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Charles Saatchi is one of Britain’s leading art collectors. He began by striving to promote young and hugely provocative talent by scouring colleges for promising students. Saatchi was excited by the idea of discovery and backed whom he thought were potentially the greatest artists of this generation.

In 1985, Saatchi owned a 30,000 sq. foot converted warehouse in North London, initially it was only those people with a dedicated interest in contemporary art who sought out the gallery, the audience however grew steadily and after 18 years of successfully acquiring and exhibiting work, the new Saatchi gallery opened at County Hall in Southbank, on 17th April 2003, a 40,000 sq foot converted gallery, the old home of the GLC.

On display, are works from the most popular and controversial artists of our time, some of whom Charles Saatchi discovered. The exhibition includes work by Damien Hirst, Tracey Emin, The Chapman Brothers, and Marcus Harvey, providing a diverse and ultimately intriguing collection of works being showcased, driving the term ‘Art’ into a new dimension.

The Physical Impossibility of Death in the Mind of Someone Living
Damien Hirst

This untamed seventeen foot Australian Tiger Shark is a trophy of masculine vitality. Captured and put on spectacle in a glass tank filled with formaldehyde, its frigid stillness is shockingly incomprehensible.




Mark Quinn

A sculpted self portrait cast from a mould of the artists head has been formed from a solid block of his own blood. Permanently frozen in a customised refrigeration unit, eight pints of blood bring this raw sculpture to life, questioning art and science with the developments of DNA cloning.












Great Deeds Against The Dead
Jake and Dinos Chapman

The Chapman Brothers continue to plough a rich vein of subversive and terrific humour by literally playing with history. Influenced by the nineteenth century Spanish painter, Francesco Goya, Great Deeds Against The Dead is a sculptural interpretation of one of Goya’s etchings. This life size hanging tree, hung with dismembered mannequins is a key piece of work amongst Saatchi’s collection.







Richard Wilson

This site-specific permanent display is undeniably an intriguing and encapsulating experience. Acting as a mirror, a shiny reflective black mass flooded to waist height, exploits the architecture and the entirety of the gallery. The initial unawareness of the spatial dimensions creates a deeply disorientating effect of mid air suspension.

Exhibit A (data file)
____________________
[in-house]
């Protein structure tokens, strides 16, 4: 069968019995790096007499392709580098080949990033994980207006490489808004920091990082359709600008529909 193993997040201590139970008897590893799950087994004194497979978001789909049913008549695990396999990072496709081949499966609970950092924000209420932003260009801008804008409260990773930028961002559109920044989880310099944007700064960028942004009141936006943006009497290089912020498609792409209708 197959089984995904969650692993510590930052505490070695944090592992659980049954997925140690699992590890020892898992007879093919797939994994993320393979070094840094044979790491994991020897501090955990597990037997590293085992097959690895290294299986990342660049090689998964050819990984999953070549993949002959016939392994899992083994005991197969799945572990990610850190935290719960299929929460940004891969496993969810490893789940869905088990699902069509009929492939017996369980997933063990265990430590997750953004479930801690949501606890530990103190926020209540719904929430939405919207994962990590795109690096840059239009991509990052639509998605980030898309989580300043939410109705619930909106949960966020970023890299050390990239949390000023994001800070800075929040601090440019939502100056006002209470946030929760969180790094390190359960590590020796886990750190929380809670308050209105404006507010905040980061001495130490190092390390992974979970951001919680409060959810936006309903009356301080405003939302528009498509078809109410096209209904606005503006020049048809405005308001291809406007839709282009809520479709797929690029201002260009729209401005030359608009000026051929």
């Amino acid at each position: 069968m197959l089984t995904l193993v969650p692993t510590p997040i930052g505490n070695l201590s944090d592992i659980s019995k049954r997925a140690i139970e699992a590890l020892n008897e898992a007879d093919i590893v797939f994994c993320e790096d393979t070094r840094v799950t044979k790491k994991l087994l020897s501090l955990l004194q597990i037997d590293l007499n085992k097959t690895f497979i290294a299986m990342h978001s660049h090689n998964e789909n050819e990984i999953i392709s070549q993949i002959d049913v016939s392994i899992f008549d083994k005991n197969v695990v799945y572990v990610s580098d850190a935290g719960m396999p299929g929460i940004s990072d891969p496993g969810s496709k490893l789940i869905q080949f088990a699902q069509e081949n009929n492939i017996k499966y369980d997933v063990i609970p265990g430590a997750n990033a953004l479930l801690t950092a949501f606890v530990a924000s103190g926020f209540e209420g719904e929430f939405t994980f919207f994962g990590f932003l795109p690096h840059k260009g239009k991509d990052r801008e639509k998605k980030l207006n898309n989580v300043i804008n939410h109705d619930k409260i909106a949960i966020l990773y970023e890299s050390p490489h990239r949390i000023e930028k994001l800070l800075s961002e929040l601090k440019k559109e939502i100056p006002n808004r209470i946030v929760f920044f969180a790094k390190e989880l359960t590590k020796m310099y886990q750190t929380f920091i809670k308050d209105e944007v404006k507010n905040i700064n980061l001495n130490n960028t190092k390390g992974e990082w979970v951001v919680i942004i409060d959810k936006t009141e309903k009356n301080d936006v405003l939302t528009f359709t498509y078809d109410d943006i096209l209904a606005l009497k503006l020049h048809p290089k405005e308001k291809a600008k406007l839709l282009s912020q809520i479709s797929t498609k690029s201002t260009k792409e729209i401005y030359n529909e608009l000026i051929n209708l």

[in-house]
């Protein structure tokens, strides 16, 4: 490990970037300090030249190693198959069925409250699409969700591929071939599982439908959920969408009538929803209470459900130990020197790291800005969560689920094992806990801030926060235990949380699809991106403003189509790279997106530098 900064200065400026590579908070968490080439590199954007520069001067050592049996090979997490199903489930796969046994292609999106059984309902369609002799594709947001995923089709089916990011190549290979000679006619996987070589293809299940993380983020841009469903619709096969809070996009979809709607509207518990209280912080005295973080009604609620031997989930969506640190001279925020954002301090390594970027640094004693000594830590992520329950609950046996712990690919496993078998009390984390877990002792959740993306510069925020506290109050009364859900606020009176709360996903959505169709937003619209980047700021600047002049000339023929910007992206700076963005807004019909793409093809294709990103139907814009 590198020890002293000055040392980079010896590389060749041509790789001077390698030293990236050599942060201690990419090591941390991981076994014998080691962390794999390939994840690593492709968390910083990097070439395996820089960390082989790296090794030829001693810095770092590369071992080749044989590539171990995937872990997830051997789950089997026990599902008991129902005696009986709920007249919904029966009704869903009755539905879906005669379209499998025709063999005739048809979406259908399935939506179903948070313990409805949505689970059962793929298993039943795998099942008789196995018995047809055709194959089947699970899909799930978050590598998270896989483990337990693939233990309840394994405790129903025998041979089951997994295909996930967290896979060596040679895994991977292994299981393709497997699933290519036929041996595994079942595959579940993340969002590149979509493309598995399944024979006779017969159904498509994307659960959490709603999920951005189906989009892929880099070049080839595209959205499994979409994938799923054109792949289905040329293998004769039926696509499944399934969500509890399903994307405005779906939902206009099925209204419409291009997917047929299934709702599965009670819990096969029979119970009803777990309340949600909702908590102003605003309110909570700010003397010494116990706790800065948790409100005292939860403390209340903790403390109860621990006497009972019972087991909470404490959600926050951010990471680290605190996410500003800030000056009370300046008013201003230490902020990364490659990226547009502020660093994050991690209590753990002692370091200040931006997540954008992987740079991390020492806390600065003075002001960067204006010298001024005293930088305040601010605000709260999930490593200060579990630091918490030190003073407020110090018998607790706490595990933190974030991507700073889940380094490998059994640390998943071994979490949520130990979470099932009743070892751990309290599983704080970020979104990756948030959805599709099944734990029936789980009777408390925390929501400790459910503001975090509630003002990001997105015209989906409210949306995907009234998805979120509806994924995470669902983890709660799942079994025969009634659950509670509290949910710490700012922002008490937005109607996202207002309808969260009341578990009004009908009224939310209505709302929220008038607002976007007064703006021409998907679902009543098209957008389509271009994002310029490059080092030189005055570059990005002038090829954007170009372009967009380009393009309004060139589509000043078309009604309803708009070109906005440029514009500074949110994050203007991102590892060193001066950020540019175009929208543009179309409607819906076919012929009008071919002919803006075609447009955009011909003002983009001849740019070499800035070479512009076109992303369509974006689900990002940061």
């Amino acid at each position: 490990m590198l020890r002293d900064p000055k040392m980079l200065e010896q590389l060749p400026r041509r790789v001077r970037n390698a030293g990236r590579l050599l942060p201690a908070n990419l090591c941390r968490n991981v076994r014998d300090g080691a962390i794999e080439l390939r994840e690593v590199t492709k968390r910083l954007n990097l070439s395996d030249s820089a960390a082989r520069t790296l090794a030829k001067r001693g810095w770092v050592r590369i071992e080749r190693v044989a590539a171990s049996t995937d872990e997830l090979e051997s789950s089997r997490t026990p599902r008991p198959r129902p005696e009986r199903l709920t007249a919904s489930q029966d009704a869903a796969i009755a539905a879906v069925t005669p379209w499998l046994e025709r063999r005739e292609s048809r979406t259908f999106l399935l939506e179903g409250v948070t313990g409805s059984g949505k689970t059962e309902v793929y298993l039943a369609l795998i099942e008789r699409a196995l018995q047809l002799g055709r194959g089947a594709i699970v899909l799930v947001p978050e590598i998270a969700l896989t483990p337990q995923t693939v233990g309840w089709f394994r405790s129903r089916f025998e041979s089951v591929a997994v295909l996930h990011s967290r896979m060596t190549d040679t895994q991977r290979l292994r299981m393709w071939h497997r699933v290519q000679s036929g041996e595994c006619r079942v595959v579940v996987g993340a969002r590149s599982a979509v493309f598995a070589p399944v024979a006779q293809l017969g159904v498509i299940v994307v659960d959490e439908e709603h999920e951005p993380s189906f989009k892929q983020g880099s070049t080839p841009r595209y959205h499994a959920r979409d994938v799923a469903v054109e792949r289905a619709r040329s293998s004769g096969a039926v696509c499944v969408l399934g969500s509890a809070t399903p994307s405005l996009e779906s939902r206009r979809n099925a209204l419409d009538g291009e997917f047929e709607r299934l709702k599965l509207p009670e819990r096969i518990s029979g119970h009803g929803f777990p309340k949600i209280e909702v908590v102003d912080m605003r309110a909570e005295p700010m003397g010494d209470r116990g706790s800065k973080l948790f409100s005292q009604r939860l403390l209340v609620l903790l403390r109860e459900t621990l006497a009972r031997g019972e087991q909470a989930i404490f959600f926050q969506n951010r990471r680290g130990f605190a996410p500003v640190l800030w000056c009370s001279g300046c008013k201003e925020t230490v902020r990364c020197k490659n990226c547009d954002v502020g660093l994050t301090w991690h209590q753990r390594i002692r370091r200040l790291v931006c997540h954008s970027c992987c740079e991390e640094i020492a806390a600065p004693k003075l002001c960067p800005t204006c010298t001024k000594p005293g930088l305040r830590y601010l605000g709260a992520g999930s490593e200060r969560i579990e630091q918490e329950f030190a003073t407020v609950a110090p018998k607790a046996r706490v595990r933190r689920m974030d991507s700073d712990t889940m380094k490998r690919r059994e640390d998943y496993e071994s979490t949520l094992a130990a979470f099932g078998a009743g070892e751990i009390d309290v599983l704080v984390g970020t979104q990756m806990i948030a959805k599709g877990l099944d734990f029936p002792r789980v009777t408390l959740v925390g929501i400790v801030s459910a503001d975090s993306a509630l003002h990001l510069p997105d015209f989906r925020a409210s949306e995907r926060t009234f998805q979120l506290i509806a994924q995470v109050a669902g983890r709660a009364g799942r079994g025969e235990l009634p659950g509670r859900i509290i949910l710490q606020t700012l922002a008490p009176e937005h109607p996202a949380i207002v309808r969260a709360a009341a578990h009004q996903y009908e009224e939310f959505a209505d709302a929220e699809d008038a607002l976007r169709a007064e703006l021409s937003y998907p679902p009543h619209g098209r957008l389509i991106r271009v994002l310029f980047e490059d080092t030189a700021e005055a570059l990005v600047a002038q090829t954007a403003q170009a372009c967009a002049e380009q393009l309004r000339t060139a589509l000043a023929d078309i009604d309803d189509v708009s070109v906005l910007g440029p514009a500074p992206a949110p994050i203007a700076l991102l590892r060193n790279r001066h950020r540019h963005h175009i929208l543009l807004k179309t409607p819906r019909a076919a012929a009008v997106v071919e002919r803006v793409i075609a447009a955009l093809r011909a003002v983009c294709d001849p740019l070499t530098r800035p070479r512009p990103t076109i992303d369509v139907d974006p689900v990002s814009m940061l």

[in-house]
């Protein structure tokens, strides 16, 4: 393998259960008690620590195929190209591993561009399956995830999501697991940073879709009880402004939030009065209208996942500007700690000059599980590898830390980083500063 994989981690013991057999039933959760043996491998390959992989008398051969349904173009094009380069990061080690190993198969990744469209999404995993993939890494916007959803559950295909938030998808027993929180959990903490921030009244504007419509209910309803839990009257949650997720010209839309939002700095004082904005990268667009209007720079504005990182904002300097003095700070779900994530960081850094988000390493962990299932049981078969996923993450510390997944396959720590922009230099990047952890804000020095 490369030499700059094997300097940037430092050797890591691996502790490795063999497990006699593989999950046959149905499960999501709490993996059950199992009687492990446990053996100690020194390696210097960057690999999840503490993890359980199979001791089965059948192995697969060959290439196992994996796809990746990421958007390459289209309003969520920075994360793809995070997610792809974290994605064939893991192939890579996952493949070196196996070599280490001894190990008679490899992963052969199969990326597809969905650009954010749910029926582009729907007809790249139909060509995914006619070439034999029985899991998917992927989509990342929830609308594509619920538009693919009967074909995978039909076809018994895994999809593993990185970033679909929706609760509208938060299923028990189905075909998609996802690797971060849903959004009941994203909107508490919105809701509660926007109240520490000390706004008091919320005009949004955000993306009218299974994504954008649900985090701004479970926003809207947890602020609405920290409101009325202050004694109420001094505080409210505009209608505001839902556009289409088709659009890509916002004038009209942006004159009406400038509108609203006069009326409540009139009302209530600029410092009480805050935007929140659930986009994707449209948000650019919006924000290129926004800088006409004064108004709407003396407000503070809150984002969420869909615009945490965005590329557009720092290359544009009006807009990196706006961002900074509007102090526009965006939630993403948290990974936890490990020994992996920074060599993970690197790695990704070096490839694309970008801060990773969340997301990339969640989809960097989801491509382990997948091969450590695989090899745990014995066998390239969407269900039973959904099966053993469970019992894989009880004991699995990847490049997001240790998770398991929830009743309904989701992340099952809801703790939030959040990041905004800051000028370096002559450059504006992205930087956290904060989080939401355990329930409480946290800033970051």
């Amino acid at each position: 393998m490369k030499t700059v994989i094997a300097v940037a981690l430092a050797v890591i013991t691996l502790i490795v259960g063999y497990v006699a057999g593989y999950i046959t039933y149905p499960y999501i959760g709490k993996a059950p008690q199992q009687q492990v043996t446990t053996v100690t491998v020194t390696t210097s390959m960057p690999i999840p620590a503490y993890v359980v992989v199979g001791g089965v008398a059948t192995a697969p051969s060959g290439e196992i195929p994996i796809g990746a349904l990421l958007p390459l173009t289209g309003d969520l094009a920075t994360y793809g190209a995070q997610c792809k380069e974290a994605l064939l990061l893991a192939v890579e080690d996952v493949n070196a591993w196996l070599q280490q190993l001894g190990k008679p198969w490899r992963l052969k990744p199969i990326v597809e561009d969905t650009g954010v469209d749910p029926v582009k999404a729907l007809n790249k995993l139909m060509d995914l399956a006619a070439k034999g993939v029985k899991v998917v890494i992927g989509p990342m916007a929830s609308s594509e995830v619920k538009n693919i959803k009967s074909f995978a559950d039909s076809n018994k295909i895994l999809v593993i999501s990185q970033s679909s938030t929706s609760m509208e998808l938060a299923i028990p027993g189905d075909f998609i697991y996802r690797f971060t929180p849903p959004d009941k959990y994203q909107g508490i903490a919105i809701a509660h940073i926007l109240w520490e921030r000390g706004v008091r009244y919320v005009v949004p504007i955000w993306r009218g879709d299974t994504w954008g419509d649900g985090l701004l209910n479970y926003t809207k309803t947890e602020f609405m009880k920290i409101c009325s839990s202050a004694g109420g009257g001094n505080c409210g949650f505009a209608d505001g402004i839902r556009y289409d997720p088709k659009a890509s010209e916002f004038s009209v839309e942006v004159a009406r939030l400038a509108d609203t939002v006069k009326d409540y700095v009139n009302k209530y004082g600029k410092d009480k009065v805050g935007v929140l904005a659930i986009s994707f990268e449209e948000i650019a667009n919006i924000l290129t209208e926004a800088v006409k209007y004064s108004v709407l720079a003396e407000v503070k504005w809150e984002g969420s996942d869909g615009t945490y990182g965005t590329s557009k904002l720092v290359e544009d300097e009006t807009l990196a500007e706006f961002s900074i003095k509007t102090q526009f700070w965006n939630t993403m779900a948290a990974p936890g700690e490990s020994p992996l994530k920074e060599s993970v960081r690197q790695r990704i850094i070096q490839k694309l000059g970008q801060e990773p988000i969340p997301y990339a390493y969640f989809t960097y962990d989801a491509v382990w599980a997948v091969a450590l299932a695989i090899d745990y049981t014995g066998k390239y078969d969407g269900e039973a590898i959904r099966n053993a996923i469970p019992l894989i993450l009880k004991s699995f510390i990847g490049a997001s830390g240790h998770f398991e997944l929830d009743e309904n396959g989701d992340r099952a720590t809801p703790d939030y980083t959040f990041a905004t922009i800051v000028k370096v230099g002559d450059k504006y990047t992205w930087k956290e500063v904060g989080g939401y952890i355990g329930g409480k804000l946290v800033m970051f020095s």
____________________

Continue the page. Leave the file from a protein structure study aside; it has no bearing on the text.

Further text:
Ron Mueck

Hyper-realist sculptor Ron Mueck alters the conventional scale of this unnerving self portrait. Mask is a four feet high sculpture made from acrylic and fibreglass resin, its scale and intricate detail makes the viewer feel intimidated like a frightened child looking up at an irate adult.











Jenny Saville

In Trace, Saville expresses the constriction marks left from a bra and knickers which has sunk into the female flesh. She constructs this oil painting with a weighty physicality as if it were a sculpture, her impressive visual and psychological penetration in the way she expresses her female models become a powerful theme within her work.












My Bed
Tracey Emin

My Bed is a highly ambiguous self portrait of Emin’s personal space, it is a stark reminder that this is where we spend large and crucial portions of our lives, sleeping, being ill, dreaming, making love and ultimately dying. Tracey Emin is a hard core expressionist, but by presenting her bed in its embarrassing glory, she is revealing she is also just as insecure and imperfect as the rest of the world.














Marcus Harvey

This 11ft x 9ft monumental portrait of Myra Hindley, is a shocking, yet powerful image of the serial killer. Created by thousands of tiny children’s handprints this copy of her famous image provokes an evil and unsettling resemblance.











The Holy Virgin Mary
Chris Ofili

Ofili’s holy mother is not the divine image of virtue, surrounded by porn and temptation, she is a tough disciplinarian. The virgin is a black woman in African dress and has all the trademarks of a renaissance painting.


Opens 17th April 2003

Sponsored by
The Observer


Sunday – Thursday 10.00 – 6.00pm
Friday – Saturday 10.00 – 10.00pm
Group Bookings available by appointment

Information Line: 020 7823 2363
Press: 020 7289 4440
Private Hire: 020 7354 0209


£8.50 Adults
£6.50 Concessions
£5.00 Pre-booked groups
Advanced Tickets: 0870 1160 278


Westminster on District, Circle & Jubilee Lines
Waterloo on Northern, Jubilee, Waterloo & City
& Bakerloo Southbank exit 6 right along Thames Path


Westminster Bridge 12, 53, 159, 211
York Road 211 77 381


All images copyright "The Saatchi Gallery - London" for more information contact

Reviewed by Nic Dew


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